“But that said, we are stewards of it, we are in charge of it. And so it is our prerogative of how we use it. But I do believe that at the end, that we’ll have to be accountable for how we use our environment. ”

What is your view on education?

“I believe that the American citizen has two ways of defending themselves. They have the way of defending themselves mentally — with our First Amendment — the ability to speak about what we want to, ask questions about what we want to, to believe things even if they’re not true. We have the right to learn about whatever we want to learn.

“Where our second defense is guaranteed by the Second Amendment, which is a right to firearms. That’s our physical right to defend ourselves. And I think if you take away either one of those, that the American citizen is vulnerable to attacks from enemies — foreign or domestic. So it is imperative that we have a strong school system and that we have strong access to firearms.”

What are your views onSB 202, the voting law which critics on the left say willrestrict voting rightsfor historically marginalized communities?

“I think that it’s really important that we have a secure election, specifically, we got to make sure that American citizens are voting, that people who are eligible to vote are voting. Now, if we don’t have a way of seeing that that person is eligible, then anyone could vote as many times as they want.

“The thing about that, though, is those who are economically challenged, they might not have easy access to identification. So we need to make sure that as a state, that as we secure our voting process, that we don’t let eligible voters fall behind or fall through the cracks.”

Do you think the 2020 presidential election was a free and fair election?

“So the 2020 election, there’s a lot of talk about fraud. There’s not a question of whether there was fraud. The question is, was there enough fraud to influence the election? And I believe that when we look at the court cases, the evidence that was brought to Trump-appointed judges, they did not see enough fraud to influence the election.

“People need to remember that poll workers are our neighbors. They are us. The people who are poll watchers, poll workers — they are people from our community. And so it’s not like they are some big scary, boogie monster of people who are not from your community. This is your own community that watches the polls, that conducts voting. So people need to remember that, too.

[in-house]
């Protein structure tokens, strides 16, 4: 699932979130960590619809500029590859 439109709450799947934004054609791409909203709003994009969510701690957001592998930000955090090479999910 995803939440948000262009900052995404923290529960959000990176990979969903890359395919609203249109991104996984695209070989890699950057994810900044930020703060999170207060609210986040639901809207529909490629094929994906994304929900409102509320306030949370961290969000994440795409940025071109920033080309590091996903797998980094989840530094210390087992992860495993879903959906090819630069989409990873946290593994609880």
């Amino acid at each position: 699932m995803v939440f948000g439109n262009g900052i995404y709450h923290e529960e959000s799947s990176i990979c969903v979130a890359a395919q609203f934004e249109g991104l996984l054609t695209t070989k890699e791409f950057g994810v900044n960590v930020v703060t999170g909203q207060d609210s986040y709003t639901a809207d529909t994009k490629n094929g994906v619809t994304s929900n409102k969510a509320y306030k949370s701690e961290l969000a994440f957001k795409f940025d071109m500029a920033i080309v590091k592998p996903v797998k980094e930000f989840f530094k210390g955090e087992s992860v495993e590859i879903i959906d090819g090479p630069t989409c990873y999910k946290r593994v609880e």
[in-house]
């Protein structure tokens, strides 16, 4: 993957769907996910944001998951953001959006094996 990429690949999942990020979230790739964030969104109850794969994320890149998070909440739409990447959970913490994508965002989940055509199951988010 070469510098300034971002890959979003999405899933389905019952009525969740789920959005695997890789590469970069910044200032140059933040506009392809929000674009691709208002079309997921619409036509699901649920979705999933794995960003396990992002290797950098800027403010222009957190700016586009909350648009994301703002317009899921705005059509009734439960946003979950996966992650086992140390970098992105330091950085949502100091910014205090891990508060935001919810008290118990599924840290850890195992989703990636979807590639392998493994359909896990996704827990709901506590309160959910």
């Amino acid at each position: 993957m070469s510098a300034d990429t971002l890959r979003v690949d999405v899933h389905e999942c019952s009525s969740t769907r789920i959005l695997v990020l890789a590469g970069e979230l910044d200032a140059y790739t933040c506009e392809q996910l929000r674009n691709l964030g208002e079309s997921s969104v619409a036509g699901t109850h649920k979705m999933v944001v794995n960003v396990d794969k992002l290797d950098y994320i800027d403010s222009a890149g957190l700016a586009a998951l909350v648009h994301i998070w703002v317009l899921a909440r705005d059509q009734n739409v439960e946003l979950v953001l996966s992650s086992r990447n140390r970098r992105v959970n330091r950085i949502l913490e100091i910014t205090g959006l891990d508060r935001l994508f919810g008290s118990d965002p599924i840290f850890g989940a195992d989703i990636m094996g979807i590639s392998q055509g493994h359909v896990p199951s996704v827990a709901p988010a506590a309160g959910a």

How would you characterize the people who overran the US Capitol last year?

“Ten people have been charged with seditious conspiracy — that’s a lesser charge than treason. There are a number of people who were there to subvert our free and fair elections. And then there are also people who were there to protest, people who did not go with the intention of subverting democracy.

“And we have to make sure that there is a distinction between those who would interfere with an election and those who believe that there was enough fraud to influence an election, because there’s a big difference.

“Justice needs to be equal. Justice needs to be across the board. Whether it was a protester in Portland who burned down a police station, or whether it’s a rioter at the Capitol who was assaulting police, there needs to be justice applied equally to both. It doesn’t matter what party or what side they believe in. Justice is supposed to be blind.”

Would you have voted to certify the election of Joe Biden?

“I’m a data guy. I say show me the data and I would have made my decision based on the data available at that time.”

The 14th Congressional District has recently beenchangedso that Austell and Powder Springs — two majority Black and Democrat-leaning suburban cities in Cobb County have been added to the mostly white, rural, conservative areas of the 14th. How do you appeal to rural, conservative voters while also appealing to suburban, liberal voters?

“That’s an area that I have my earliest memories in, the Powder Springs, Lithia Springs, Hiram area. I grew up right near Brownsville Road. I think the biggest way to appeal to people is just to love your neighbor. When you love someone, when you love something, you protect it. You do what’s best for it.